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Kevin Kimberlin is chairman of Spencer Trask & Co, an advanced technology venture capital firm. Kimberlin has distinguished himself by backing “obsessive missionaries,” such as Jonas Salk, Walter Gilbert, and John Wennberg.
In 1982, Kimberlin structured the first outside financing for Millicom, helping the company to form its joint venture called Racal--Millicom, which changed its name to Vodafone Group Plc. Vodafone owns 45% of Verizon and serves over 400 million mobile phone users.
To develop advanced optical networking, Dr. David Huber founded Ciena in November 1992 with Kevin Kimberlin, who provided the initial equity capital during the formation of the company. In 1985 the first high-speed optical backbone, NSFNET, was reserved exclusively for academic and government purposes -- commercial use was prohibited. The NSFNET backbone was decommissioned on April 30, 1995 to permit use by the general public for the first time. Once in private sector hands, Sprint and Washington D.C. Network Access Points began to carry much of the traffic for the U.S. Internet. Ciena's systems were designed for the resulting demand: "In a major technological advancement, Ciena increased the capacity of Sprint's nationwide, all-digital fiber-optic network by a stunning 1,600 percent."  By 1996 Sprint was the world's largest carrier of Internet traffic. The Wall Street Journal called Ciena “one of the biggest jackpots in the history of venture capital.”
Prior to its public offering, Kimberlin was the sole General Partner of Next Level Communications, a broadband access leader. Kimberlin guided Next Level through its IPO, achieving a market cap of $17 billion before being acquired by Motorola in 2002.
In 1986, Mr. Kimberlin co-founded The Immune Response Corporation with Jonas Salk. Immune Response developed a vaccine for AIDS. Kimberlin helped the company raise over $350 million to support this cause.
He co-founded Myriad Genetics, the first human genome company, with Dr. Walter Gilbert, Peter Meldrum, and Dr. Mark Skolnick, who with several colleagues devised the gene-mapping technique that catalyzed the Human Genome Project. Myriad Genetics received international acclaim by discovering the breast cancer gene, BRCA1. With this find, Dr. James D. Watson, co-discoverer of the double-helix structure of DNA, said there is “no more exciting story in medical science.”
Kimberlin co-founded the first stem cell company, Osiris Therapeutics. Osiris uses adult stem cells to bypass the ethical and moral controversy surrounding this scientific breakthrough. A leader in stem cell research, Osiris received the world's first regulatory approval for stem cell-based therapy in 2012. By regenerating a variety of human tissue, Osiris is treating acute myocardial infarction, Type I diabetes, Graft versus Host Disease, Crohn’s Disease, exposure to radiation, and arthritis.
Kimberlin helped launch John Wennberg's radical comparative effectiveness approach to healthcare called Informed Patient Decision-Making. His research--paid for by Health Dialog--precipitated the Affordable Care Act. By putting patients in charge of their medical decisions, Health Dialog lowers cost and improves quality. Even as it grew into one of the fastest growing private companies in America, Health Dialog was acquired by British United Provident Association (BUPA) for $775 million.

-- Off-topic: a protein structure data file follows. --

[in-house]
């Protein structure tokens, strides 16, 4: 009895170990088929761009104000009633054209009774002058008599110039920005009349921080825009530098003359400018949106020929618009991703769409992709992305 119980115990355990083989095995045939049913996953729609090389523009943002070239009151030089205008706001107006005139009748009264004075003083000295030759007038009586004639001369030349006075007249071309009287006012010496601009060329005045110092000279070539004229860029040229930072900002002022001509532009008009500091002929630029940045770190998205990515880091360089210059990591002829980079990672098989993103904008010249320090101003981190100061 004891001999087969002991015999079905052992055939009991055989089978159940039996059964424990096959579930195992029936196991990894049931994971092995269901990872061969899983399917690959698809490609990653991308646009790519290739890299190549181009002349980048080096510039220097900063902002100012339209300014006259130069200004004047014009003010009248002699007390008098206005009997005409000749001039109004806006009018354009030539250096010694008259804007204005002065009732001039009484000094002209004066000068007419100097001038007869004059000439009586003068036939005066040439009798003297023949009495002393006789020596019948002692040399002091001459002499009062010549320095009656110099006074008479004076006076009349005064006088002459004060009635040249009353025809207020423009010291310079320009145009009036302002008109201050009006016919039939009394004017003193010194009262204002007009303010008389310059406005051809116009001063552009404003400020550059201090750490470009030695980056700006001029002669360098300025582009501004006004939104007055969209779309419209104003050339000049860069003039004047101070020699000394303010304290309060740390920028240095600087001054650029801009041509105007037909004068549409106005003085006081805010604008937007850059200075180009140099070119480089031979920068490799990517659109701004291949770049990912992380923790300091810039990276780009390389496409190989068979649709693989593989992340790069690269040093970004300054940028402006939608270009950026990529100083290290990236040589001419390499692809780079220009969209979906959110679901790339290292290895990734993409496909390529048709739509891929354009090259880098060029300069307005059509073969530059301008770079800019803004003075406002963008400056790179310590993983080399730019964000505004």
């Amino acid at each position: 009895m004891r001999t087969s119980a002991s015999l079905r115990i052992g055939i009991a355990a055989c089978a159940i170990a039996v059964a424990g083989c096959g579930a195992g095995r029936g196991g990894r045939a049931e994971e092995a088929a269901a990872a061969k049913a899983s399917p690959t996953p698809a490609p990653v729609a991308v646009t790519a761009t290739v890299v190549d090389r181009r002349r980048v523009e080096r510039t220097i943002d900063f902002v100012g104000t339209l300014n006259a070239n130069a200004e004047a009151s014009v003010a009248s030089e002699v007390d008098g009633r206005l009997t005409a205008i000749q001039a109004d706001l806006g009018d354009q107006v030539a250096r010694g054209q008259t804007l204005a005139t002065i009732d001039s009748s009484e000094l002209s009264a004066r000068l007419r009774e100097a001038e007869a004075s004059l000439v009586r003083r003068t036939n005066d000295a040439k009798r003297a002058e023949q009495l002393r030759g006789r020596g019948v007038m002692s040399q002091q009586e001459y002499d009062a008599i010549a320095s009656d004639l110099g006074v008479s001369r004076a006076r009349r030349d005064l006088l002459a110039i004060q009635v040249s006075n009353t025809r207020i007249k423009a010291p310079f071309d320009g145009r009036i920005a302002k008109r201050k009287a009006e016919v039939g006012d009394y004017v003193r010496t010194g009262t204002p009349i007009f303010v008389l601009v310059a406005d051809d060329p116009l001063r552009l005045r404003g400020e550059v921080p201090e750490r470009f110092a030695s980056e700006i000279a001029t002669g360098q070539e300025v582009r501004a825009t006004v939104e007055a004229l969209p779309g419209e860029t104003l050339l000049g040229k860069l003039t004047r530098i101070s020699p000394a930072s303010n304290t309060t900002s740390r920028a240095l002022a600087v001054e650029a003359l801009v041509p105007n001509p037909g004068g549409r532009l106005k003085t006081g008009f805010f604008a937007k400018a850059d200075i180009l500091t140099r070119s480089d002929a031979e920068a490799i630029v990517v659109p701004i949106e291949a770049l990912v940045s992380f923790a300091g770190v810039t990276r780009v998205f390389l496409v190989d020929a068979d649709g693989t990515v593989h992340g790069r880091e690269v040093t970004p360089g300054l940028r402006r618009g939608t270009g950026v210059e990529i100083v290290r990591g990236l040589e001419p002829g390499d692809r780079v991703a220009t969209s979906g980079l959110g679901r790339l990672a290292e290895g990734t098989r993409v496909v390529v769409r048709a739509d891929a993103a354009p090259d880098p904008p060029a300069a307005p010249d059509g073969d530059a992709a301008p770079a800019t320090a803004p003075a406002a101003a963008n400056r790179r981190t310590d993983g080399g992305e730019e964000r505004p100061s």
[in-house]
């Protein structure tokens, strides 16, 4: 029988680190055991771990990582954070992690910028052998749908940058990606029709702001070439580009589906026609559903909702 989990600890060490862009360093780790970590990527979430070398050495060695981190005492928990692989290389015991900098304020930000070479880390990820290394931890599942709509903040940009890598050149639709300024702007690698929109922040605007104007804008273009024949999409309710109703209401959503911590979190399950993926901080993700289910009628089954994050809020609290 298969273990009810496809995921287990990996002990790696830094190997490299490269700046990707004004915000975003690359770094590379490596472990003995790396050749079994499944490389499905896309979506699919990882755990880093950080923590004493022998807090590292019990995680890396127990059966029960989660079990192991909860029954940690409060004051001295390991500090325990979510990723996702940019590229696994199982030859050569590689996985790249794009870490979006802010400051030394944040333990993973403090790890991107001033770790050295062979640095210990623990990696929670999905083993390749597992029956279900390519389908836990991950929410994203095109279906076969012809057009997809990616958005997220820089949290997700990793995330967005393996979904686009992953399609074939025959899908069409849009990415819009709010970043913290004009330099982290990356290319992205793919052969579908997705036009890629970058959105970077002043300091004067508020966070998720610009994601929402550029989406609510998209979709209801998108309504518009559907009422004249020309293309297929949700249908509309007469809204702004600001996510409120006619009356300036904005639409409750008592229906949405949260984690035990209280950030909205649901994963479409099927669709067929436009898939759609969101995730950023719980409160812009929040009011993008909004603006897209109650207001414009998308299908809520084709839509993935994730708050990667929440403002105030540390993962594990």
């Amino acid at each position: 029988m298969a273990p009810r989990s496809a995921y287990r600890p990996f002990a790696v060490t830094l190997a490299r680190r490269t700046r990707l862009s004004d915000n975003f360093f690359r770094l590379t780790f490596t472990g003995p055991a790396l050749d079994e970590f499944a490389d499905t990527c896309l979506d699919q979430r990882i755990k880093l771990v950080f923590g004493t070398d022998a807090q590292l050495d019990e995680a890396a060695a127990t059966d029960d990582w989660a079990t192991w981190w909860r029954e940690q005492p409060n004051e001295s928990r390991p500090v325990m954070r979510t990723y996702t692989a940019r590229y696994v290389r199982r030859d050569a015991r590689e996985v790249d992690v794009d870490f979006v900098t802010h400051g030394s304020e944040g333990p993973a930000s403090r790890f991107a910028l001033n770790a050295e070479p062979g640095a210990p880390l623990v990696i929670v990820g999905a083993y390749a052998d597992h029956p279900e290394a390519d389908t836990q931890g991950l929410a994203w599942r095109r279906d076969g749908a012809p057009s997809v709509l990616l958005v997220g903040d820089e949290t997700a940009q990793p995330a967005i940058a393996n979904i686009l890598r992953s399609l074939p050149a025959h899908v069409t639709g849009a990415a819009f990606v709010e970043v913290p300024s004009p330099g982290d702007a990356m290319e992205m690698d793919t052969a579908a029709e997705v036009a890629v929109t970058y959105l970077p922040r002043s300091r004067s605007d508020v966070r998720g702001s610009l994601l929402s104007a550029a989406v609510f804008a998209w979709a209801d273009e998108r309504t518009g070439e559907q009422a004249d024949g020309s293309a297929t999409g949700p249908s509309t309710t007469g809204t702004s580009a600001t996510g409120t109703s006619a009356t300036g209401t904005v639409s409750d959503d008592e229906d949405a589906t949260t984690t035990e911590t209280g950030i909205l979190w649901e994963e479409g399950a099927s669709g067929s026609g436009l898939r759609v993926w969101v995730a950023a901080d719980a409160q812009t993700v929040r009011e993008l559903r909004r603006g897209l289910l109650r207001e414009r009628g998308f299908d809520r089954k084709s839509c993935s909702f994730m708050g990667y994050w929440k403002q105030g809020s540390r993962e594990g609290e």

Kevin Kimberlin’s philanthropic endeavors support creativity, education, and science, including the Audubon Society, the Boys and Girls Club, Harvard University, and Yaddo, the artist community founded 100 years ago by Spencer Trask and his wife. Kimberlin serves as a Director of Yaddo.
- Business Week, Executive Profile
- Gordon, Joanne and Mary Beth Grover. “200 Best Small Companies: Celestial Cast of Characters.” Forbes 2 November 1998: 192.
- “History – Vodafone.” Welcome to Vodafone – Vodafone. 2007. Vodafone Group Plc. 21 June 2007, http://www.vodafone.com/start/about_vodafone/who_we_are/history.html
- SEC.gov Data
- Dense Wavelength Division Multiplexing, Applied Technologies Group
- Ciena Press Release, "Spring Boosts Fiber
- Sprint Announces Plans to Launch Consumer Internet Service, August 20, 1996
- Anders, George (June 5, 1998). "Success: For Ciena’s Investors, a Jackpot for the Record Books". The Wall Street Journal (New York). p. B1.
- Next Level Communications acquired by Motorola
- Hero With Something to Prove, Los Angeles Times, SHERYL STOLBERG, p.1, March 7, 1993
- Global Health Reporting: AIDS
- Breakthrough: The race to find the Breast Cancer Gene
- Waldholz, Michael. “Scientists Say They’ve Found Gene That Causes Breast Cancer --- Study Could Lead to Test For Those at High Risk Of Inheriting Disease.” Wall Street Journal [New York] 14 Sept. 1994: B7
- Brown, Phyllida. “Breast Cancer: a lethal inheritance—Geneticists are close to identifying a gene that can lead to hereditary breast cancer. But at first this breakthrough could raise more problems than it solves.” New Scientist 18 Sept. 1993: 34.
- Pollack, Andrew (17 May 2012). "A Stem-Cell-Based Drug Gets Approval in Canada". The New York Times.
- JDRF Partners with Osiris on Phase II Trial of Immunomodulatory Cell Therapy for Type 1 Diabetes
- Osiris Therapeutics Reports Positive Results for Prochymal as a Rescue Agent in Pediatric Patients with End-Stage Graft vs. Host Disease
- Osiris receives FDA fast track status for Prochymal in treat Crohn's disease
- Washington Post, 1/7/08, U.S. Deal Boosts Radiation Drug, Zachary Goldfarb.
- Chondrogen Phase 1/2 Data
- Dartmouth Exemplifies Academics Informing Policy, Says Economist Peter Orszag
- New York Times, 12/24/98
- Spencer Trask & Co.
- Greenwich Magazine - Dynamic Duo
- BER Business Times - The New Face of Philanthropy